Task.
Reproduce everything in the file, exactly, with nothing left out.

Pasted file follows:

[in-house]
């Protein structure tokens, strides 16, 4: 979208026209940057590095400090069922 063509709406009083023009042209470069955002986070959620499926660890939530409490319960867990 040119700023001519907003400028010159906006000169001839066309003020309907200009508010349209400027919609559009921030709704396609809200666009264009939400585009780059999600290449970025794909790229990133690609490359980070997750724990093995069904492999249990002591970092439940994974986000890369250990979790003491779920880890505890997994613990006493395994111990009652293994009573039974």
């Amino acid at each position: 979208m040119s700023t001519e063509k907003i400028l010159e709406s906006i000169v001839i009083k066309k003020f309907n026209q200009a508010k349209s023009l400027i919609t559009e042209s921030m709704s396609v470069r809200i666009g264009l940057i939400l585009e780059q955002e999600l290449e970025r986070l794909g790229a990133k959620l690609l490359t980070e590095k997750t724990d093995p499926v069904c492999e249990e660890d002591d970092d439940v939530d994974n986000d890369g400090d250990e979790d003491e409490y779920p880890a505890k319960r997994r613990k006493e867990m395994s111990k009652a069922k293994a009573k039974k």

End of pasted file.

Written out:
[in-house]
């Protein structure tokens, strides 16, 4: 979208026209940057590095400090069922 063509709406009083023009042209470069955002986070959620499926660890939530409490319960867990 040119700023001519907003400028010159906006000169001839066309003020309907200009508010349209400027919609559009921030709704396609809200666009264009939400585009780059999600290449970025794909790229990133690609490359980070997750724990093995069904492999249990002591970092439940994974986000890369250990979790003491779920880890505890997994613990006493395994111990009652293994009573039974």
């Amino acid at each position: 979208m040119s700023t001519e063509k907003i400028l010159e709406s906006i000169v001839i009083k066309k003020f309907n026209q200009a508010k349209s023009l400027i919609t559009e042209s921030m709704s396609v470069r809200i666009g264009l940057i939400l585009e780059q955002e999600l290449e970025r986070l794909g790229a990133k959620l690609l490359t980070e590095k997750t724990d093995p499926v069904c492999e249990e660890d002591d970092d439940v939530d994974n986000d890369g400090d250990e979790d003491e409490y779920p880890a505890k319960r997994r613990k006493e867990m395994s111990k009652a069922k293994a009573k039974k």